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Eastern Tiger Salamander

State Endangered

The eastern tiger salamander (Ambystoma tigrinum tigrinum) is Virginia’s largest mole salamander. Mole salamanders spend most of their life underground and are not commonly observed. As adults, they may reach a total length of 12 inches. Tiger salamanders are described as ravenous predators, consuming insects, worms, slugs, and even conspecifics.

Unlike many amphibians, tiger salamanders breed during the late winter. Adults migrate at night to breeding sites, such as vernal pools, small ponds, or other aquatic habitats. Mating occurs under water and females may lay up to 100 eggs, attaching them to twigs, leaves and other debris on the pond bottom. After the breeding season, the adults move back to land as the eggs develop. Larvae may hatch out in 3-5 weeks and remain for several months. They then undergo metamorphosis into terrestrial salamanders, between three and four inches long. The young salamanders leave the ponds at night and may not reach sexual maturity for five years.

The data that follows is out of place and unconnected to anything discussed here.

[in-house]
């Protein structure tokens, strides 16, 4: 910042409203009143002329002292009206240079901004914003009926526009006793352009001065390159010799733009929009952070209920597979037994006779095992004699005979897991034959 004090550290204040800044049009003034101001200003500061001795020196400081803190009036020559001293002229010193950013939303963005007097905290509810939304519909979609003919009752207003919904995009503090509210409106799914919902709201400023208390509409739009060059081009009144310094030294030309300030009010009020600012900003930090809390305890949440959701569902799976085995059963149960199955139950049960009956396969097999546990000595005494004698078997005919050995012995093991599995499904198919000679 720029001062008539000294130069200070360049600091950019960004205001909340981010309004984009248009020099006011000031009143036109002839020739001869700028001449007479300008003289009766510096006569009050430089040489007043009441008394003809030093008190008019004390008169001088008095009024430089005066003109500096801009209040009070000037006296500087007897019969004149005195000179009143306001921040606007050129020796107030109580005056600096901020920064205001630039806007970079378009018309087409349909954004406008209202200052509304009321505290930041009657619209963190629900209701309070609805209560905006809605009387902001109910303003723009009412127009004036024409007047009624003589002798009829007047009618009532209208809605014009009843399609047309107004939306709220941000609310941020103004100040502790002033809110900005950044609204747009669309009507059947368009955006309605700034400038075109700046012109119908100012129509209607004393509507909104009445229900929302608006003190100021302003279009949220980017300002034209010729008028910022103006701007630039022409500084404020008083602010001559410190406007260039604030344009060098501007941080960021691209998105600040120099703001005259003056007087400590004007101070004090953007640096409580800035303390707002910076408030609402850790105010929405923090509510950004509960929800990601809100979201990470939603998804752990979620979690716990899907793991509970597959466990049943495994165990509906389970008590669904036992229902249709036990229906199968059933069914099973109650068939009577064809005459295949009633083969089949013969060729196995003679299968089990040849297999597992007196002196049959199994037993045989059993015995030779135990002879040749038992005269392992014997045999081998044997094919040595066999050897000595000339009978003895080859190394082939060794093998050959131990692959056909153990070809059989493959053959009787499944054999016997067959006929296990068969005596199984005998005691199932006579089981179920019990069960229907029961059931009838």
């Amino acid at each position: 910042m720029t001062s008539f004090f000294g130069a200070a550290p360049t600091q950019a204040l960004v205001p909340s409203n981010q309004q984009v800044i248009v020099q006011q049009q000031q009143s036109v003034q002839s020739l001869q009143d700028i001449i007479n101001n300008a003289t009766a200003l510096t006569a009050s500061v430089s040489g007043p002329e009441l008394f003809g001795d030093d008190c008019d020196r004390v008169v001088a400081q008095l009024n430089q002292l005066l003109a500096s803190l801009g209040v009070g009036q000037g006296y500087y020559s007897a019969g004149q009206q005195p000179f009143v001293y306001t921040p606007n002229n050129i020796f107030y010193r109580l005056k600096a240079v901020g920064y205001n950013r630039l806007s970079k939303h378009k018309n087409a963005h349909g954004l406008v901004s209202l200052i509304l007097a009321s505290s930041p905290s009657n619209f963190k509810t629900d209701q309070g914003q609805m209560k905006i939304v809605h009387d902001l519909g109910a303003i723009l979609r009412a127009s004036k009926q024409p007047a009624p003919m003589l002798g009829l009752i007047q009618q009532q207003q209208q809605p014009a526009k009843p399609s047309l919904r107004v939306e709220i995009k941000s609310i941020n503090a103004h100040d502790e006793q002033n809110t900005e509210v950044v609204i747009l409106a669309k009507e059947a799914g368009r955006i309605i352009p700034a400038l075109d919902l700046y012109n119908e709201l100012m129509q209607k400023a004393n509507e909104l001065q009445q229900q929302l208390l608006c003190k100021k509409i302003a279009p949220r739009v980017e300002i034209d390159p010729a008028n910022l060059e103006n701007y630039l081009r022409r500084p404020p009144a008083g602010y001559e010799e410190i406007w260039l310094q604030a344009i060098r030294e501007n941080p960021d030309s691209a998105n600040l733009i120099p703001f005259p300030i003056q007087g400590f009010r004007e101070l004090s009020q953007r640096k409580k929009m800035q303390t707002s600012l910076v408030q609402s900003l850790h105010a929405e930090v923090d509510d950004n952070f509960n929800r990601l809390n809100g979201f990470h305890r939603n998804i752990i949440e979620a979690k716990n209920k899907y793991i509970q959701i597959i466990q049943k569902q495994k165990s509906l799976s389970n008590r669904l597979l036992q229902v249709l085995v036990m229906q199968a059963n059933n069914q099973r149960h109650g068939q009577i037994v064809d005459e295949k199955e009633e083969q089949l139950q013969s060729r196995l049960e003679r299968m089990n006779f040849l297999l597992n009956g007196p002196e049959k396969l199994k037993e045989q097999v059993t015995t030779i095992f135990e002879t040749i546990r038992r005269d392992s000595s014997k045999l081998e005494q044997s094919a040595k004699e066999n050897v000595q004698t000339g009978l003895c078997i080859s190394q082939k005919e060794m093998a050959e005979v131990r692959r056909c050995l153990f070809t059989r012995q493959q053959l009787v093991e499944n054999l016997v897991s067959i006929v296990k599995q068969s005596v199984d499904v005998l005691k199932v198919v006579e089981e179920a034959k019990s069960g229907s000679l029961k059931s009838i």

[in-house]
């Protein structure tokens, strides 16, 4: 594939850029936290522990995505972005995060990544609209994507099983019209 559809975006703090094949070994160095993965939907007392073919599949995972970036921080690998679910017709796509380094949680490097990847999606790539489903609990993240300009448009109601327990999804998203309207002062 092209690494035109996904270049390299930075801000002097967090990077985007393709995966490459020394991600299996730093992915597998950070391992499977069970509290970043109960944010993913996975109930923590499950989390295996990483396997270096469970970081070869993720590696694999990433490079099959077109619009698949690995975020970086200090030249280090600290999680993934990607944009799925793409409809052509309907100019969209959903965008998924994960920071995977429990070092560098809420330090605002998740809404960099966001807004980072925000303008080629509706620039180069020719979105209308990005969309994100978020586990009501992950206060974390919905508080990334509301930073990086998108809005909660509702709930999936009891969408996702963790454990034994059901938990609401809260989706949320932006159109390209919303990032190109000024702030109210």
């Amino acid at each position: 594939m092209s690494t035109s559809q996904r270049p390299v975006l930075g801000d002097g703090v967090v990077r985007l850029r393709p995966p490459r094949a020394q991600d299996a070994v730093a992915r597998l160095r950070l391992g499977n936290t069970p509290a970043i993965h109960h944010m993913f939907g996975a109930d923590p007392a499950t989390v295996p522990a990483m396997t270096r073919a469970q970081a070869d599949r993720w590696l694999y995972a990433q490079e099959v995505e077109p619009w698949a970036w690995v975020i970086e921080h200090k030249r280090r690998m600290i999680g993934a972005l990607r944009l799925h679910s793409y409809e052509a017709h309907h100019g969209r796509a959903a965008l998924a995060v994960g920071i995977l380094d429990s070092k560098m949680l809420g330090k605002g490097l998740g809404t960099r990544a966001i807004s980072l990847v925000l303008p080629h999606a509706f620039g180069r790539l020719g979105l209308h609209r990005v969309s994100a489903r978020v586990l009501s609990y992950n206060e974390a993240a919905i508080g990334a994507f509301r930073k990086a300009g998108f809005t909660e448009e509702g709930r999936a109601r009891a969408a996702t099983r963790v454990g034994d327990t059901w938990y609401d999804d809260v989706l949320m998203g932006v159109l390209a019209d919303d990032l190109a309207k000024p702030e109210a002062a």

Tiger salamanders are State Endangered in Virginia. They have only been recorded in four counties in the entire state, including York, Mathews, Hanover, and Augusta. However, there is concern that the salamanders are no longer in two of the counties due to predators and destruction of habitat. These reasons as well as fish stocking, pollution and development have contributed to the decline of tiger salamanders throughout their range.

Easter Tiger Salamander information from the Virginia Department of Game and Inland Fisheries